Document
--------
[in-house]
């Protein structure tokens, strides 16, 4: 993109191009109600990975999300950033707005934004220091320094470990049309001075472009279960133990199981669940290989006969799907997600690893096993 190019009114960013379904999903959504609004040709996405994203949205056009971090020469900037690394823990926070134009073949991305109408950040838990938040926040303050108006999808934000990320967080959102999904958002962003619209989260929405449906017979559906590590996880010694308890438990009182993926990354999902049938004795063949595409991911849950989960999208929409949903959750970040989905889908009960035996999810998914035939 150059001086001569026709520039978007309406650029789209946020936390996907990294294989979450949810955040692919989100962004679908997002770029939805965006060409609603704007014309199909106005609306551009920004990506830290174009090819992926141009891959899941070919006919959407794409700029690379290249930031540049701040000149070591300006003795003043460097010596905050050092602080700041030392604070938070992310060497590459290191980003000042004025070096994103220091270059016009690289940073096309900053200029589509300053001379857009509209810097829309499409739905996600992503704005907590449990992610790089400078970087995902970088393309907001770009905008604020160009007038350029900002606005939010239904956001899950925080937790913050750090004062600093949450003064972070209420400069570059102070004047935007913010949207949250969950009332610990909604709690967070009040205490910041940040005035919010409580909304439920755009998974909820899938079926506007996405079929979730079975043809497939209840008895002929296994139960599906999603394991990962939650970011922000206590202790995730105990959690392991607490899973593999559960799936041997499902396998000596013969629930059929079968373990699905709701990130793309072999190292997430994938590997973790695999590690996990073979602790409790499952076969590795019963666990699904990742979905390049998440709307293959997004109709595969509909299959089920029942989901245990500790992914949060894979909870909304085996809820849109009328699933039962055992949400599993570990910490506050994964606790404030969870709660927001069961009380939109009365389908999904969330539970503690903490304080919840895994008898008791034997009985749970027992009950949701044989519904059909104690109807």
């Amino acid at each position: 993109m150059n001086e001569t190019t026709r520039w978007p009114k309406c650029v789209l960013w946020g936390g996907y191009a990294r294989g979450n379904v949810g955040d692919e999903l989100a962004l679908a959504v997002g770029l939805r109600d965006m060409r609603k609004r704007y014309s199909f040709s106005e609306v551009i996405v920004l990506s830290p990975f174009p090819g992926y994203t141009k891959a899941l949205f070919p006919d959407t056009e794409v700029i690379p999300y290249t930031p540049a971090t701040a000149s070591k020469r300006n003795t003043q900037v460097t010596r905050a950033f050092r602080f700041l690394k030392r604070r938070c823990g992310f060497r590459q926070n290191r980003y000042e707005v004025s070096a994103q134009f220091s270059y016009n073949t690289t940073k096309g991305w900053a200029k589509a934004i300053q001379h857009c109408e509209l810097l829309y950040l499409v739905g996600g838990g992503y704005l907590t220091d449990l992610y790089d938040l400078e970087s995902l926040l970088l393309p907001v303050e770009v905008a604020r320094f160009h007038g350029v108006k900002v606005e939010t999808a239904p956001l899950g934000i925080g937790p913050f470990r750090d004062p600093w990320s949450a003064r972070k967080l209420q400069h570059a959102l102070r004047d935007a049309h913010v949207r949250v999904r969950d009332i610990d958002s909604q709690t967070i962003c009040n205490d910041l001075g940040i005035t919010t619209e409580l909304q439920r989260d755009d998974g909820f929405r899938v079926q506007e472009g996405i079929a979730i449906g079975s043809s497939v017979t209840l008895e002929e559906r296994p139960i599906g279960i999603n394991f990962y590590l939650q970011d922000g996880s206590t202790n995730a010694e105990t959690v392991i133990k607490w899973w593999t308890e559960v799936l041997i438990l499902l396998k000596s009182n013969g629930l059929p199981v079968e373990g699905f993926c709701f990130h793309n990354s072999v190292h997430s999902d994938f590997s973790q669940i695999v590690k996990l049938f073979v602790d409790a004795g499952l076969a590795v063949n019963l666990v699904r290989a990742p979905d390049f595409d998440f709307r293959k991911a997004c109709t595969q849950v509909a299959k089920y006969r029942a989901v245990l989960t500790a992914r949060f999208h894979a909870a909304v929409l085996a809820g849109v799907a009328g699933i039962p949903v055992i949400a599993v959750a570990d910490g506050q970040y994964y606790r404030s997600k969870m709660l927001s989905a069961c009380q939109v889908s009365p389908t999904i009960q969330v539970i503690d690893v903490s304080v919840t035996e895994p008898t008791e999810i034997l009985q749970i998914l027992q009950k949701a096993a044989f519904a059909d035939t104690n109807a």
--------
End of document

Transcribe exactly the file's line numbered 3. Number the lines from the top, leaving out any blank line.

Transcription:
């Amino acid at each position: 993109m150059n001086e001569t190019t026709r520039w978007p009114k309406c650029v789209l960013w946020g936390g996907y191009a990294r294989g979450n379904v949810g955040d692919e999903l989100a962004l679908a959504v997002g770029l939805r109600d965006m060409r609603k609004r704007y014309s199909f040709s106005e609306v551009i996405v920004l990506s830290p990975f174009p090819g992926y994203t141009k891959a899941l949205f070919p006919d959407t056009e794409v700029i690379p999300y290249t930031p540049a971090t701040a000149s070591k020469r300006n003795t003043q900037v460097t010596r905050a950033f050092r602080f700041l690394k030392r604070r938070c823990g992310f060497r590459q926070n290191r980003y000042e707005v004025s070096a994103q134009f220091s270059y016009n073949t690289t940073k096309g991305w900053a200029k589509a934004i300053q001379h857009c109408e509209l810097l829309y950040l499409v739905g996600g838990g992503y704005l907590t220091d449990l992610y790089d938040l400078e970087s995902l926040l970088l393309p907001v303050e770009v905008a604020r320094f160009h007038g350029v108006k900002v606005e939010t999808a239904p956001l899950g934000i925080g937790p913050f470990r750090d004062p600093w990320s949450a003064r972070k967080l209420q400069h570059a959102l102070r004047d935007a049309h913010v949207r949250v999904r969950d009332i610990d958002s909604q709690t967070i962003c009040n205490d910041l001075g940040i005035t919010t619209e409580l909304q439920r989260d755009d998974g909820f929405r899938v079926q506007e472009g996405i079929a979730i449906g079975s043809s497939v017979t209840l008895e002929e559906r296994p139960i599906g279960i999603n394991f990962y590590l939650q970011d922000g996880s206590t202790n995730a010694e105990t959690v392991i133990k607490w899973w593999t308890e559960v799936l041997i438990l499902l396998k000596s009182n013969g629930l059929p199981v079968e373990g699905f993926c709701f990130h793309n990354s072999v190292h997430s999902d994938f590997s973790q669940i695999v590690k996990l049938f073979v602790d409790a004795g499952l076969a590795v063949n019963l666990v699904r290989a990742p979905d390049f595409d998440f709307r293959k991911a997004c109709t595969q849950v509909a299959k089920y006969r029942a989901v245990l989960t500790a992914r949060f999208h894979a909870a909304v929409l085996a809820g849109v799907a009328g699933i039962p949903v055992i949400a599993v959750a570990d910490g506050q970040y994964y606790r404030s997600k969870m709660l927001s989905a069961c009380q939109v889908s009365p389908t999904i009960q969330v539970i503690d690893v903490s304080v919840t035996e895994p008898t008791e999810i034997l009985q749970i998914l027992q009950k949701a096993a044989f519904a059909d035939t104690n109807a």